The best risk management advice I will ever have to offer is simply this. Don’t ever forget to take care of yourself. I know it sounds simple; but for so many, it isn’t easy. I really do believe that taking this advice to heart can not only make a world of difference in every lawyer’s personal and profession life, it can also be an effective risk management tool.
Lawyers occasionally reach out to me wanting clarification on what needs to be covered in a letter notifying active clients, whose matters the lawyer will be unable to complete in time, that their lawyer is closing his or her practice. Find out what you need to do.
Solo lawyers continue to occasionally call in wanting to discuss a business opportunity that has come to be known as the “license rental” model. In short, these lawyers are being offered an opportunity to affiliate with an out-of-state firm or occasionally a non-lawyer owed company and it’s often presented as an attractive way to develop a stable flow of recurring business. The out-of-state firm or non-lawyer owned company is wanting to direct cases to the lawyers they are contacting as a way to offer legal services in the jurisdictions in which these lawyers practice. The actual work may occur under an of counsel or contract attorney relationship and participating lawyers will receive some portion of the fee coupled with an understanding that the required amount of work will be minimal. Targeted practice areas include but are not limited to debt settlement, mortgage foreclosures, estate planning, traffic violations, and criminal expungements.
Those who take the time to call me are usually wanting to make sure that, if they sign on to something like this, their malpractice coverage will be in play should a misstep ever occur. Before I answer that question, however, I always start by asking if they have given any thought to whether signing on is ethically permissible because many times the opportunity under consideration often won’t ethically pass muster for a number of reasons. Read on….
If one were to collect everything I and many others like me have written on risk management for lawyers, I suspect the collection would fill a tome or two; but sometimes less is more. It is with this sentiment in mind that I offer the following short malpractice avoidance checklist that covers the basics.
In my role as a risk manager, I’ve heard all kinds of crazy comments from lawyers over the years. For example, during a CLE event with ethics counsel sitting next to me on a speaker’s panel, two lawyer attendees tried to convince others in attendance that the panel’s position on conflict of interest resolution was clearly wrong. In short, they boldly declared there is no such thing as a nonconsentable conflict. All it takes is some creative lawyering and problem solved. The panel and I were almost speechless. We were looking at each other and asking ourselves how in the world could the same lawyer ever represent adverse parties in a litigated matter, just for starters. My response to the panel was “wow, just wow.” I was also thinking to myself “I sure hope we don’t insure these guys.” Read on.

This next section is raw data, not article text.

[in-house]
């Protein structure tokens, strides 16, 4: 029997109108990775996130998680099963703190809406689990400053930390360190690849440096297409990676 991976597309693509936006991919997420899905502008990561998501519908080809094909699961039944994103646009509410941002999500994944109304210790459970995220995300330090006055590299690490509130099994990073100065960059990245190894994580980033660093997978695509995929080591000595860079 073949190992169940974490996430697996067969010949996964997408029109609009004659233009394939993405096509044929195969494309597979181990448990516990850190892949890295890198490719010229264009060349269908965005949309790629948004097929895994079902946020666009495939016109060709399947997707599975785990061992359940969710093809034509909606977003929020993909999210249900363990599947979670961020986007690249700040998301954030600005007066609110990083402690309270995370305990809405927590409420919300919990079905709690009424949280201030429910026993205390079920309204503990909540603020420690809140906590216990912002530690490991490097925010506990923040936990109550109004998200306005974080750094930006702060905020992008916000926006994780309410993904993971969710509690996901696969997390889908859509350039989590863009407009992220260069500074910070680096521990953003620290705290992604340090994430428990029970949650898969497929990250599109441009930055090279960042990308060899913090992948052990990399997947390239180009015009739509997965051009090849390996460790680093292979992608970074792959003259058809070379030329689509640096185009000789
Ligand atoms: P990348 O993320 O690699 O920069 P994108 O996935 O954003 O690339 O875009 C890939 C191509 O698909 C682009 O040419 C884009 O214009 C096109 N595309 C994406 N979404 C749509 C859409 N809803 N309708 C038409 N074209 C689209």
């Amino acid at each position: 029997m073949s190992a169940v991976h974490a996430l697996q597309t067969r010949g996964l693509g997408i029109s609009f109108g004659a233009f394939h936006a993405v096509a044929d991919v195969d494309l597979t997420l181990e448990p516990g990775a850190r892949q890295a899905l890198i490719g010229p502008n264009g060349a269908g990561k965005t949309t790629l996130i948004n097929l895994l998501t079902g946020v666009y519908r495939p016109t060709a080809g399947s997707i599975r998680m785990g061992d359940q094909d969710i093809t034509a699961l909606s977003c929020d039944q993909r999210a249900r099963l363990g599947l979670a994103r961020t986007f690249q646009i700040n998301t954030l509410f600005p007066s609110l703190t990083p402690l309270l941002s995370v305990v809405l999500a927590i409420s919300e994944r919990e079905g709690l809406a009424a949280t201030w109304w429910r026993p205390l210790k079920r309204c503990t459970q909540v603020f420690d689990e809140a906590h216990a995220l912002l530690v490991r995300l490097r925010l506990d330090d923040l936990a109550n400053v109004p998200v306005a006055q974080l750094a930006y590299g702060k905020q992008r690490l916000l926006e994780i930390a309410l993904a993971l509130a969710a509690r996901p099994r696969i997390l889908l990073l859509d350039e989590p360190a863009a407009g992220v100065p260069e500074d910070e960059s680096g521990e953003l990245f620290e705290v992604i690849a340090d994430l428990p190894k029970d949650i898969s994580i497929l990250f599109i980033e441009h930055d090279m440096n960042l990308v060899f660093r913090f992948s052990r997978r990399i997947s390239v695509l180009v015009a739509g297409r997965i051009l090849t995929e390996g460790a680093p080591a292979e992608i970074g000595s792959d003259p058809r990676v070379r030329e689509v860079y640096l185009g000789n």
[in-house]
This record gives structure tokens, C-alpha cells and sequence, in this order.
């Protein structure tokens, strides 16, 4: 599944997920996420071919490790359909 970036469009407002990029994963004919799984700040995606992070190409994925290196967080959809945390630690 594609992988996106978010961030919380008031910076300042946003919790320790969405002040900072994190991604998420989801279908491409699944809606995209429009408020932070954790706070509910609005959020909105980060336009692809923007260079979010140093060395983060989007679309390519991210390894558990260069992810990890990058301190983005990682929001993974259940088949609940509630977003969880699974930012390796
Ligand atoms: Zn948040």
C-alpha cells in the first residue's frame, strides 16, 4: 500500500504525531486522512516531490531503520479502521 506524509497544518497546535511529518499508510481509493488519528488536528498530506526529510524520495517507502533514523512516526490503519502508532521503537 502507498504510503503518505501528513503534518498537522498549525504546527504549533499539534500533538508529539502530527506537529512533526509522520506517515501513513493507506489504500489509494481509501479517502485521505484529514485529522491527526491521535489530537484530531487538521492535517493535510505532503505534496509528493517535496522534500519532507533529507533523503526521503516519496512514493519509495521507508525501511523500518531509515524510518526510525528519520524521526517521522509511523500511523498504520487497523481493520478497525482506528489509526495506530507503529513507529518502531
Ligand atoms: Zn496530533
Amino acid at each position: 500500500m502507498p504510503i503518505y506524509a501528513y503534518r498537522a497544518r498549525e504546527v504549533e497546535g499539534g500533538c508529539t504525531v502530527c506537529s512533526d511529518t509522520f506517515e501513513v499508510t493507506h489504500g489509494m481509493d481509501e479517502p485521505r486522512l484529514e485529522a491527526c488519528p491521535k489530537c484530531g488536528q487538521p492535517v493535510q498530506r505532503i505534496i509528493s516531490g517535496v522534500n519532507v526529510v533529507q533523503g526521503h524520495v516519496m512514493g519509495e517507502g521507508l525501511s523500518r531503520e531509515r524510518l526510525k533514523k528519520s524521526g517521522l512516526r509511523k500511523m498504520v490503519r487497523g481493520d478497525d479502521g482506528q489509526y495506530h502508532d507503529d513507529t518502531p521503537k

With the release of Formal Ethics Opinion 482 in September of 2018, the ABA finally made it quite clear. Lawyers do indeed have an ethical duty to develop a disaster recovery plan. Do you have yours?
Unless you’ve been hiding under a rock of late, I suspect you are well aware of the rise of the attorney wellness movement within our profession. Now, don’t get me wrong. I’m not here to challenge the importance and value of all that’s going on. While I will admit I’m having a hard time wrapping my head around this mindfulness thing, and when it comes to yoga, well let’s just say I’m more comfortable in the weight room, I do deeply believe our profession is in a crisis, in part, for want of attorney wellness.
For years so many, myself included, have talked about the importance of trying to find a healthy balance between one’s work life and one’s personal life as part of the answer to this crisis. Those who tried and succeeded did so believing that, once there, all would be good with the world. I’m not buying it anymore, and with this post, I am publicly stating I will never encourage anyone to try to find a healthy work-life balance again!
Lawyers and those in their employ can and will make a mistake from time to time. It happens. Should a significant misstep ever occur on one of your matters, what might the fallout be? Think about this as a member of our learned and honorable profession. Clearly the client will be harmed in some fashion. Now, put yourself in your client’s shoes and ask who should be held responsible, particularly if a financial loss is part of the equation? You know darn well what the answer is. After all, if a lawyer representing you on a personal injury matter blew a statute that resulted in a lost opportunity for any kind of recovery, you would expect to be made whole and you know it. This is why I don’t get the excuses. Purchasing malpractice insurance isn’t about protecting lawyers. It’s about protecting clients should something go wrong, which makes it, at least in my mind, the right thing to do.
An attorney never gets an accountability pass just because the representation is framed as a favor. One can’t casually look into a legal matter, pass along a little advice and expect there to be no fallout if something goes wrong later on. An attorney is either in or out. There is no middle ground here.
Common reasons lawyers close their practices include a medical disability, wanting to retire, a move out-of-state, or a career change. While the specific steps that need to be taken and the time frame involved can vary significantly depending upon the reasons driving the closure and the type of practice being closed, the following checklist covers the basics of what most lawyers will need to think about.